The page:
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lrperry's picture

The Wasteland

It's been a while since I've read The Wasteland, so I didn't pick up on this while we were reading Middlesex, but rereading the poem over Fall Break I noticed that Mr. Eugenides and Tiresias are suspiciously close to each other in the poem.... Another reason the metaphor of Tiresias appears in Middlesex, perhaps?
The excerpt below is from the second half of section III. The Fire Sermon, from the hypertext version of The Wasteland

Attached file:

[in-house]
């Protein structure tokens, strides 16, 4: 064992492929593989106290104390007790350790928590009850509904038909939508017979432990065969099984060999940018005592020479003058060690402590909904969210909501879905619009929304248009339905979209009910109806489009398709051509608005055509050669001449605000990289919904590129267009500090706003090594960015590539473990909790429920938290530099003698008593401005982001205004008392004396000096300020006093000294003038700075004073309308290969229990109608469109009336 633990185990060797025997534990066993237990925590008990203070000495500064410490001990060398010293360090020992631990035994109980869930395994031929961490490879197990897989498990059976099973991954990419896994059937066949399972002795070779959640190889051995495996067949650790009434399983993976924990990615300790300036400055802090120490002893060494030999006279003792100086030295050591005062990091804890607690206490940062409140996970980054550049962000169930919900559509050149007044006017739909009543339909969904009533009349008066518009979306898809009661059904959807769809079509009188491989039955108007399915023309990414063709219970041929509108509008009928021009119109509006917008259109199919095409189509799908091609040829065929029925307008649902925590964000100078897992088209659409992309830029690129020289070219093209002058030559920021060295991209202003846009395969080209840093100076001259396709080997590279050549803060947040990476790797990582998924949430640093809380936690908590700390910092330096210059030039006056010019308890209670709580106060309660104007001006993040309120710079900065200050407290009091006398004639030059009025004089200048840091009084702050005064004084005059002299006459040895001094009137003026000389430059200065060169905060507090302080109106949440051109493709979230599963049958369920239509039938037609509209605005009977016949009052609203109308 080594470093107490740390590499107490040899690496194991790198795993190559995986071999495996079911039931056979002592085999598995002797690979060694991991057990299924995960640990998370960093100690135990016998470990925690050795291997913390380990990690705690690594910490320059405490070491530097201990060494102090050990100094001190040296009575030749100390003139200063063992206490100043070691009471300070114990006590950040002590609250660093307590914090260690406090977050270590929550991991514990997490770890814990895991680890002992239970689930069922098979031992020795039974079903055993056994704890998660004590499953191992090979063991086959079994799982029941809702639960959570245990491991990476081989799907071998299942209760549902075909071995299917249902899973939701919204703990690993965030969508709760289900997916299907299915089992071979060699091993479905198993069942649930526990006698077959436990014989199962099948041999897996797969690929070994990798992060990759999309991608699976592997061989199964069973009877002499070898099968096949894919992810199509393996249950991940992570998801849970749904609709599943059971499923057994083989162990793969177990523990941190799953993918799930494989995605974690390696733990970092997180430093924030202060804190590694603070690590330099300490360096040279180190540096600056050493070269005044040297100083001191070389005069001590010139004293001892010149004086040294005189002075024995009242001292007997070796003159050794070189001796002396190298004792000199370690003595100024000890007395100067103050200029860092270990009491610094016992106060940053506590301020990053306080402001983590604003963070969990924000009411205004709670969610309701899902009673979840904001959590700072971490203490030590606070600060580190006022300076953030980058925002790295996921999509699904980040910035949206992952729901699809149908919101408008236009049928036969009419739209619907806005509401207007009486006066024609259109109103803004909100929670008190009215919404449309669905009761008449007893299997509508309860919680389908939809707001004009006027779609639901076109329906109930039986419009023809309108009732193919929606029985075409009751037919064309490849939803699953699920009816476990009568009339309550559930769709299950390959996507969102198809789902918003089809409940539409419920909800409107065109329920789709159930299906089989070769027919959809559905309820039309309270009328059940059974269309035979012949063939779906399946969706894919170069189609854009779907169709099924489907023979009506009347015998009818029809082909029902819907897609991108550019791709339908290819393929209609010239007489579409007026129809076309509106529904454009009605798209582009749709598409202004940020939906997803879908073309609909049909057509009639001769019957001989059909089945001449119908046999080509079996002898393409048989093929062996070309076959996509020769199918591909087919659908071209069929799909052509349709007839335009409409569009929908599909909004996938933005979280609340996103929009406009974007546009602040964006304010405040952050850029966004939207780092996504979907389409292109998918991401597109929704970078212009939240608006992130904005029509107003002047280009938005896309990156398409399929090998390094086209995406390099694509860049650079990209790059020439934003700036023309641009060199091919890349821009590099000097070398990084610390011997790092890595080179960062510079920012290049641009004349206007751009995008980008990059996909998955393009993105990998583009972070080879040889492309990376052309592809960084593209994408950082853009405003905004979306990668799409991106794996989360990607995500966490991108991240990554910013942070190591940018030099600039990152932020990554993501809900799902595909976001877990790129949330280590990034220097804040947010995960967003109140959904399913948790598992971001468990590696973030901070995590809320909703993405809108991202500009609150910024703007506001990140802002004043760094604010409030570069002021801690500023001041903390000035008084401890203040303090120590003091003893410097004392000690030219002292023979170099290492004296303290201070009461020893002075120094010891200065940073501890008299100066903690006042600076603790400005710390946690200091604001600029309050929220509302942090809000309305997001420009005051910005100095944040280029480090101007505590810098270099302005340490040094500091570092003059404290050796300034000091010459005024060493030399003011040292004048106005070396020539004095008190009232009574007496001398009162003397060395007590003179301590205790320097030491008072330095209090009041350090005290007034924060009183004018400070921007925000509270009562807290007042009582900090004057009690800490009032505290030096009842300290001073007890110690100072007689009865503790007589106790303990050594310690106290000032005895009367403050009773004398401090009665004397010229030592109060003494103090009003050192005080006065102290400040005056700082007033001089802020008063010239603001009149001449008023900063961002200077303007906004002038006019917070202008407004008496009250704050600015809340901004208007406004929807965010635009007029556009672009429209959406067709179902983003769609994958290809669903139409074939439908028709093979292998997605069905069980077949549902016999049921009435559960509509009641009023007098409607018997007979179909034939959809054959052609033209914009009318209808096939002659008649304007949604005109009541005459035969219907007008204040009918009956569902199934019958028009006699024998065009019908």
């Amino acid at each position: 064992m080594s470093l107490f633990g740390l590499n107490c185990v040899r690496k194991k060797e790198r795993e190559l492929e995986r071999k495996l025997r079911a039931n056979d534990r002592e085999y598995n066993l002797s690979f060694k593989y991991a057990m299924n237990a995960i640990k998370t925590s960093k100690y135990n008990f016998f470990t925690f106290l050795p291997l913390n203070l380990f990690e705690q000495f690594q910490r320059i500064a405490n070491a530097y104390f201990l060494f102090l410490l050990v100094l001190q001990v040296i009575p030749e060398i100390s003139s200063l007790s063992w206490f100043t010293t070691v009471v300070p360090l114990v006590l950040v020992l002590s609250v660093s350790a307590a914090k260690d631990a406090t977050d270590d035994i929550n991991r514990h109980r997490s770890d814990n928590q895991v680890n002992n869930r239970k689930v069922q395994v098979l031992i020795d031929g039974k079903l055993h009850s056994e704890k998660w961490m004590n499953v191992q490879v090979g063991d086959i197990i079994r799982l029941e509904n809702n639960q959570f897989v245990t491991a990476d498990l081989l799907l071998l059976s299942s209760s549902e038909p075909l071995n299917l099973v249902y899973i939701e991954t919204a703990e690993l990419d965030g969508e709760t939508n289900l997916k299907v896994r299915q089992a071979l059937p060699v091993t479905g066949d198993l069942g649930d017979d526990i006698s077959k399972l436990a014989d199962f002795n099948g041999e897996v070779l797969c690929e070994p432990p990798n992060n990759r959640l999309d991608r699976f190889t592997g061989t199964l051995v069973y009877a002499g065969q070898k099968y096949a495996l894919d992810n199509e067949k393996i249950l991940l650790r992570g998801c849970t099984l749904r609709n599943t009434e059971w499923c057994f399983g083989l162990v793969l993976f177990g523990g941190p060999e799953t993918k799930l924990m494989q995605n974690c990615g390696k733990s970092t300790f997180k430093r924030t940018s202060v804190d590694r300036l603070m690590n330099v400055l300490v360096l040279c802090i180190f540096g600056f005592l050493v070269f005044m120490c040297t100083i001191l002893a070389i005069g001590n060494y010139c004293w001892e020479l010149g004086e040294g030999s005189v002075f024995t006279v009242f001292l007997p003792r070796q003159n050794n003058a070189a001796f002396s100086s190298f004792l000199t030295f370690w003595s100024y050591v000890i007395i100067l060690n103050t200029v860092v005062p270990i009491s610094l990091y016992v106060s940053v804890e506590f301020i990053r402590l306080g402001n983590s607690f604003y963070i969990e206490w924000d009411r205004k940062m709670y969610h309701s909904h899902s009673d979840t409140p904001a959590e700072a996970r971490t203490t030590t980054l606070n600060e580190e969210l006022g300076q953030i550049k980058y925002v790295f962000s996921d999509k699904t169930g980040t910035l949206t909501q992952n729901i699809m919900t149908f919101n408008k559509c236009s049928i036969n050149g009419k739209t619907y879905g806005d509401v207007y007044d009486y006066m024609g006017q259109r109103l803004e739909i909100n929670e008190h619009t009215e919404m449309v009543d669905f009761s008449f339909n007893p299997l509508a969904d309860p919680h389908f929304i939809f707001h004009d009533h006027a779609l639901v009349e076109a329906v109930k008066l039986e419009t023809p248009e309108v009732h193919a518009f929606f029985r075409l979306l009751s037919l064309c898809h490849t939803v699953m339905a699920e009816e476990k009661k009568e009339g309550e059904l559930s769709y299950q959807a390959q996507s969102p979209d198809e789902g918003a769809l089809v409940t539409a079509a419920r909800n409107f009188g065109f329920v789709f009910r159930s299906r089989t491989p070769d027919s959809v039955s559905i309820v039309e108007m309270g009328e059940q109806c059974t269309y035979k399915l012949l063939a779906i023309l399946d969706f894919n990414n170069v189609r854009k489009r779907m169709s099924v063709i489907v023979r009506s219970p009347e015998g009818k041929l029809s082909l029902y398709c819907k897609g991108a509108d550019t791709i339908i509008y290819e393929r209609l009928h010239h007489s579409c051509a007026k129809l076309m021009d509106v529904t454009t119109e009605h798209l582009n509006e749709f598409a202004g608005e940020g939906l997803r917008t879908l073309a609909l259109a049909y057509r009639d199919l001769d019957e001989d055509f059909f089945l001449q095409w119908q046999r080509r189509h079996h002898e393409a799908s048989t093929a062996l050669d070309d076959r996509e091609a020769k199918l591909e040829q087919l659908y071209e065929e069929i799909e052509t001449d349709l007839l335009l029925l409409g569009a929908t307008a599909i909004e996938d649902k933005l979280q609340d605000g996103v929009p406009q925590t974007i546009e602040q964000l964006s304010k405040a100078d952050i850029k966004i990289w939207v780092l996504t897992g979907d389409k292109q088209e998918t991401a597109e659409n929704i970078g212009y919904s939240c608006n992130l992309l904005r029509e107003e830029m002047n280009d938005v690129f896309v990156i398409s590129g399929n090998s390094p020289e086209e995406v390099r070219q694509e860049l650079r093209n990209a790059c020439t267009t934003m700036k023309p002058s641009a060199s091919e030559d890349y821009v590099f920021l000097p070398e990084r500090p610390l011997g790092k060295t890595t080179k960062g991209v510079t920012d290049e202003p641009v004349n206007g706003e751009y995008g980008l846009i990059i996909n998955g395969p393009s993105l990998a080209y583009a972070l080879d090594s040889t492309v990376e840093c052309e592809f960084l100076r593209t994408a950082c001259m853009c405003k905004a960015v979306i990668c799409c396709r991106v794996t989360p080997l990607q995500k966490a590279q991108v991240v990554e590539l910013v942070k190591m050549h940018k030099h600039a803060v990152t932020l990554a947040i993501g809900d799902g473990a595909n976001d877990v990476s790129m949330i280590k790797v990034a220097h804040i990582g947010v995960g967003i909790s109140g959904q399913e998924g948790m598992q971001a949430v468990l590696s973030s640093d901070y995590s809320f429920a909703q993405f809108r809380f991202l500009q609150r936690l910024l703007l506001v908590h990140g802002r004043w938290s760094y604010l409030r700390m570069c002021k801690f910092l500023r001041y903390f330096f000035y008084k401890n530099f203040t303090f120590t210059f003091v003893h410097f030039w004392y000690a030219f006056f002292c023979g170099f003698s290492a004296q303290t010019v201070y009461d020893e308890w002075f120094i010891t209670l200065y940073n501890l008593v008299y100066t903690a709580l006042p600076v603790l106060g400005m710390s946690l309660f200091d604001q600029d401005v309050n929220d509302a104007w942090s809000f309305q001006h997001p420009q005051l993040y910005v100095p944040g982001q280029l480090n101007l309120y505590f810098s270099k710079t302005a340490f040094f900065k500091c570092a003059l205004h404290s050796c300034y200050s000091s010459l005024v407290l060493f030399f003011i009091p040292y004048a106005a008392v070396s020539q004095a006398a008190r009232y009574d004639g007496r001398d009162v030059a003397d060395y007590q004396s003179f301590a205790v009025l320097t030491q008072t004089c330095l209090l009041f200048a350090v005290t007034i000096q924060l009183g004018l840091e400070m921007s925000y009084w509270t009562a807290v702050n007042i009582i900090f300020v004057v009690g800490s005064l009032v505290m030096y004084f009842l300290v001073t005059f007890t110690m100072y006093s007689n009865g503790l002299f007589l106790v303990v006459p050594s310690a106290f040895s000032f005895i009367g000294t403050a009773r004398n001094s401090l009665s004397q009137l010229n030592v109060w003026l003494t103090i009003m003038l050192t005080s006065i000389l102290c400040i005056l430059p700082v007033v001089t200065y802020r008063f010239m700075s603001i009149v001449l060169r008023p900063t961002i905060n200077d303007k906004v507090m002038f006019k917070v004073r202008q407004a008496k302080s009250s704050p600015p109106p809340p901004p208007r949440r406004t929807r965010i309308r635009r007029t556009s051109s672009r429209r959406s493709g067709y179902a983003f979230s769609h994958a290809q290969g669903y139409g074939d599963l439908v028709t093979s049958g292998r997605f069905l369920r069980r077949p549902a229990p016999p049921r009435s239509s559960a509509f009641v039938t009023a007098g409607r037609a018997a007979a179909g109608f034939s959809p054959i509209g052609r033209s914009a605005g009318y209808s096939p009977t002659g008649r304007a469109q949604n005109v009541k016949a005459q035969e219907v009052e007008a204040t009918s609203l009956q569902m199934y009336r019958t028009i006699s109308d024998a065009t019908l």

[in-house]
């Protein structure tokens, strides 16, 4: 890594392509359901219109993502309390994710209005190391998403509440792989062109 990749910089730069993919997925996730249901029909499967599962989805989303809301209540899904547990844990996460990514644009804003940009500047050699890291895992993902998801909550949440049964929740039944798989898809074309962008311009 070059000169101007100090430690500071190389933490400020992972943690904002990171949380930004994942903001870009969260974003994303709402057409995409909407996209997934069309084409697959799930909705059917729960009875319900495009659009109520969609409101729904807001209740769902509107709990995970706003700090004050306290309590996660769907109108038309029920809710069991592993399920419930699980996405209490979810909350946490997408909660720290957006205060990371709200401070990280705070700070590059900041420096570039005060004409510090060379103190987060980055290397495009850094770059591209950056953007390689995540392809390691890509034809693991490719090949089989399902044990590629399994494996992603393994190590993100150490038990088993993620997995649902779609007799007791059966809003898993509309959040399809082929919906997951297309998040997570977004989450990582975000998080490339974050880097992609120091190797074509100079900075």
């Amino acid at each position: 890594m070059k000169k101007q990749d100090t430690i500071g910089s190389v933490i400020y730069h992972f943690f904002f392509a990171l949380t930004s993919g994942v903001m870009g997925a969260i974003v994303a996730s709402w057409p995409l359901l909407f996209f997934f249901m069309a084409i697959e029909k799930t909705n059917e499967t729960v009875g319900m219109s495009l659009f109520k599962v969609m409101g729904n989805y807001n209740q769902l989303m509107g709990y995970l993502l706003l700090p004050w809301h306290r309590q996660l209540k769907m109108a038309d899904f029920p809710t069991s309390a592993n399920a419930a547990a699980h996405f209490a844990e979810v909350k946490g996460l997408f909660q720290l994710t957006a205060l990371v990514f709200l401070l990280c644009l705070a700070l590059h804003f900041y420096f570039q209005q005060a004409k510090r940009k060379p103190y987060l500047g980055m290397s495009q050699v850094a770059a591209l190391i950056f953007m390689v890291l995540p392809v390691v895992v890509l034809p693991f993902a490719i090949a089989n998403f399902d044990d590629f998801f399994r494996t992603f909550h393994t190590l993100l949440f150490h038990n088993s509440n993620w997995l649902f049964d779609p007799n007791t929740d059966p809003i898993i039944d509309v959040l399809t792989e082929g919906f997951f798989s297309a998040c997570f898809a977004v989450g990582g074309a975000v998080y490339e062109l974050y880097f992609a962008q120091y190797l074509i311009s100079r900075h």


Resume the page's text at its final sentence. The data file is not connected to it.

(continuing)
Mr. Eugenides, the Smyrna merchant
Unshaven, with a pocket full of currants
C.i.f. London: documents at sight,
Asked me in demotic French
To luncheon at the Cannon Street Hotel
Followed by a weekend at the Metropole.
  At the violet hour, when the eyes and back
Turn upward from the desk, when the human engine waits
Like a taxi throbbing waiting,
I Tiresias, though blind, throbbing between two lives,
Old man with wrinkled female breasts, can see
At the violet hour, the evening hour that strives
Homeward, and brings the sailor home from sea


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